Though scientists are still trying to understand the true extent of this species, they are getting good control of the pest in mid-May with an insecticide application. Then when the adults emerge, a follow-up application can prevent them from laying eggs on the branches. As always, strong cultural practices are important, and your professional arborist can take good care of your shrubs with proper irrigation, mulching and fertilization to keep them strong enough to resist the beetle.

Holes in your viburnums? Call your local arborist today to save your plants. There's no second chance with this pest. "If you do nothing this year, you might not have to worry about it," Mazur says, chuckling softly remembering his own backyard, "because you may not have any viburnums left."

"Think you're a big fan of trees? We'd love to hear about it. Send your thoughts to Dave or Daphne at blog@davey.com ."

Add a comment:
Featured or Related Blog Posts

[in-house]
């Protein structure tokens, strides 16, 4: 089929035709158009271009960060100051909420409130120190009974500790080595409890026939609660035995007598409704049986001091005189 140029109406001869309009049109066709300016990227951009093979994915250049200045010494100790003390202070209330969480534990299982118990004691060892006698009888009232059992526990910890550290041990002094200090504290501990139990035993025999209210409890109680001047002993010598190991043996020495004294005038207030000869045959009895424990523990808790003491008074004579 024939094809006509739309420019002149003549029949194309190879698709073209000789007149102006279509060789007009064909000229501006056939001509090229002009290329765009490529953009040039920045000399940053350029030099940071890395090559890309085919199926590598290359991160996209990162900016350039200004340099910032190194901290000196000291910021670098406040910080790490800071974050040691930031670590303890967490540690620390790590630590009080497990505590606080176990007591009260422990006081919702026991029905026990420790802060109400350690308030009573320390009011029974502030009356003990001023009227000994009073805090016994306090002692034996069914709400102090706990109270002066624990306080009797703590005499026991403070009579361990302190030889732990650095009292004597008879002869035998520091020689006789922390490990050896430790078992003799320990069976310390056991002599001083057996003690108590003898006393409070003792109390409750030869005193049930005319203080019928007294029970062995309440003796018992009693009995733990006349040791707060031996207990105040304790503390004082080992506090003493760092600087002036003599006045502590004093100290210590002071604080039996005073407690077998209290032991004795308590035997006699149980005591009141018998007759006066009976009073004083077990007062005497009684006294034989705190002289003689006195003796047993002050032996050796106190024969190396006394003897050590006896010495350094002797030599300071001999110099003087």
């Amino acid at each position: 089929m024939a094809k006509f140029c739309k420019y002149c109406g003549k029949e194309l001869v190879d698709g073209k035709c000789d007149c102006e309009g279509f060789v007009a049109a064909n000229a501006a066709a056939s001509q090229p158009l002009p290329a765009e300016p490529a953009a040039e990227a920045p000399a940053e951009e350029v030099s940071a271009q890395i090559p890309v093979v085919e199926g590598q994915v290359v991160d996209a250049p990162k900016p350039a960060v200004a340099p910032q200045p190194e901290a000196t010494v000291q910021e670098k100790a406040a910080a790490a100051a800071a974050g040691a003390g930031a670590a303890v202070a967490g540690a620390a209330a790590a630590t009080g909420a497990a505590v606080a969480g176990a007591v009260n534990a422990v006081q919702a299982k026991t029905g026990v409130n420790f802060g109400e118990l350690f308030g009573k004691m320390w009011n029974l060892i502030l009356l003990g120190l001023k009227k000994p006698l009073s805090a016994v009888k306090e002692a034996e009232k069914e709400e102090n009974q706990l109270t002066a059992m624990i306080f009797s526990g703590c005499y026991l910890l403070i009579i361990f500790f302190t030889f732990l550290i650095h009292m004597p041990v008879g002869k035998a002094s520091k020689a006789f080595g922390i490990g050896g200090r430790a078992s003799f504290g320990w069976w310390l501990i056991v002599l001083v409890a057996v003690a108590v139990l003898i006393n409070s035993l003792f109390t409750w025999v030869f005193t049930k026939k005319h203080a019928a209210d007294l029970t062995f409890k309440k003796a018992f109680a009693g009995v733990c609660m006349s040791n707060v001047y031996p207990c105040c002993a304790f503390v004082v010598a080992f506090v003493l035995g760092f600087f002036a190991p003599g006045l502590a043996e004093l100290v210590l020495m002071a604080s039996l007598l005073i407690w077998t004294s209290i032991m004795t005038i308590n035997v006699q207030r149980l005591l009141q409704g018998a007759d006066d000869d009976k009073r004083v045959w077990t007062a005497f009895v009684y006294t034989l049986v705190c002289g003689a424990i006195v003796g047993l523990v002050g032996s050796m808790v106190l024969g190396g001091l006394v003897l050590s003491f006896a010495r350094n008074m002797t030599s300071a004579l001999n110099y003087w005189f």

• Root in Moisture

    Planting trees is just half the battle.

    The diseases, pests and power equipment that emerge outdoors in spring, accompanying frequent sunlight, longer days and warmer temperatures, can wreak havoc on your trees if you don't put forth the effort to protect them.

    To keep your trees healthy throughout the growing season and beyond, you must practice routine maintenance and proper tree care. One way to help trees retain moisture, reduce weeds and keep power equipment at a safe distance is through mulch. In the coming weeks, you'll see piles of fresh mulch lined along neighborhood driveways. Soon, the coarse, fragrant matter will settle among flower and tree beds, enhancing the quality of landscapes' appearances.

    Read More
  • Just a Trim, Please

    Put a pair of scissors in your hands, and whether you're cutting coupons or bangs, there's always the potential to oversnip. It's almost too easy to make a mistake as you clip, clip, clip away - removing a little more on this side and a bit more on that side.

    Just like with a bad haircut, there is nothing more noticeable than a poorly pruned plant - pieces sticking out in all directions, a butchered shrub, a tree that looks like the top has been sliced off. The good news is that just as the perfect haircut can frame the face and improve a person's appearance, the same can be said for a professional tree pruning job.

    Pruning is not only a science, but an art form. The science aspect of pruning involves understanding tree biology, recognizing plant flaws and skillfully eliminating or minimizing defects. The artistic aspect of pruning consists of removing dead wood while aesthetically shaping the tree.